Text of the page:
This wasn’t what I had originally wanted to write about for the first post, but I’ll get to that at a later date. For now, I’m going to jump in and discuss the news and marketing that Seton Hill will be providing all of their students with an iPad. One of the strange things I noticed, is that there is no mention of that fact anywhere on their homepage.
My guess is that details are still being worked out, and probably language is being written (if it hasn’t already) to break the news that (presumably) current students are ineligible to receive an iPad. Yes, the ad says that it will go to all full-time students in 2010, but I kind of think it won’t happen. I guess I’m a bit more of a cynic than I thought, but really, it’s not that relevant to this post I suppose. This whole paragraph has been speculation, just so you know.
I actually first read the news on a Seattle-based news blog, which has since followed up with an interesting story that points out that many students retain more knowledge from words on a printed page, versus a screen. This fact is one we discussed many times in web design courses, and one that makes the advent of ebooks tough on publishing houses I think.
Think about it, the easiest thing to do is to just take the manuscript of a book, put it into ebook format and release it. If it is hard to read, well then that is the fault of the hardware the user has invested in. Eink is slated to make reading on a screen much easier on the eyes, although I have yet to be really impressed with any e-reader or tablet (but I’m expecting that to change in the next five to ten years).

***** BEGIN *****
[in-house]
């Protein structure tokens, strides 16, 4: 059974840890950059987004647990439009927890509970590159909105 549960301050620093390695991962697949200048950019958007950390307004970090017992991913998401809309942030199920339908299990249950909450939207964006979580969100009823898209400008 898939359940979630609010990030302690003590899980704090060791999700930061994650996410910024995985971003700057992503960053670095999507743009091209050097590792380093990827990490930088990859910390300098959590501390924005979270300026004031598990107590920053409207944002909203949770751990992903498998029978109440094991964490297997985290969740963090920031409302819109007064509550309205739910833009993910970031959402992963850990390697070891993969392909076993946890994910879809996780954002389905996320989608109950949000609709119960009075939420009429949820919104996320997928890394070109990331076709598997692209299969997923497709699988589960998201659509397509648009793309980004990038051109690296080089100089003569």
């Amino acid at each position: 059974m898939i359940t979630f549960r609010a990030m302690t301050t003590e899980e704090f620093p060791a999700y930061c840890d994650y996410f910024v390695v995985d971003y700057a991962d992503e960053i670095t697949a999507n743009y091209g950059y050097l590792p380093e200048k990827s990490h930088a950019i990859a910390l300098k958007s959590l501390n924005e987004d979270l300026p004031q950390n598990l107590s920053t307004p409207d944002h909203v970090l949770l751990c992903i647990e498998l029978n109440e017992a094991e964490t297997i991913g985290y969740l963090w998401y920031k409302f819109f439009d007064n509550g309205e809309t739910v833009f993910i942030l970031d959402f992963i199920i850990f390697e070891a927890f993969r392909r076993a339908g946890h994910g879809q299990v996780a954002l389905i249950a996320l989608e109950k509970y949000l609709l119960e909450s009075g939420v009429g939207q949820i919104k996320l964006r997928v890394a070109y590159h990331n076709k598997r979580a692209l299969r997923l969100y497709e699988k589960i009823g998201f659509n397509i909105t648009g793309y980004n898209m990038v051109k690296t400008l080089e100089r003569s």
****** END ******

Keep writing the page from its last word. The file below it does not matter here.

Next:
And of course, the limitations of the iPad are widely known (one proprietary input jack, lock-down of software), but those are actually more suited to discussion in The Great and Secret Show, so I’ll leave them be for now.
The striking similarity however, and one that I’m sure others noticed, is this is the same deal, just updated, that Grove City College ran (I could not find information on whether or not their program was still going on): all incoming freshmen were welcomed to campus by a new laptop and printer (and strict rules to not walk on the grass, rules which have since been relaxed from what I can gather). It’s the same idea, just updated for 2010.
Grove City College is a whole different beast, although I don’t think the free laptop was high on the list for enrolling students. Will this have a measurable affect on applications and incoming class size? We won’t know until next year, and even then, only if Seton Hill decides to divulge that information (and even then, we’ll have to look through the spin).
But I do like the Web page (pictured above), it’s clean, simple, much like Mac. It could do a better job driving prospective students to apply, and it looks as though it was used as a splash page, maybe on the day it was officially announced, thankfully that is not the case at the moment (very annoying, even if it is providing a way to geek out). I am surprised the logo in the lower right is for Mac, and not Apple, seems a bit of a wavering of Steve Job’s branding of everything Apple and i-related. And again I wonder why there is no news story, or even mention on Seton Hill’s home page, at best it seems inconsistent, or even ashamed. But I will be interested to see if other schools, especially schools in the area pick up the same kind of promotion.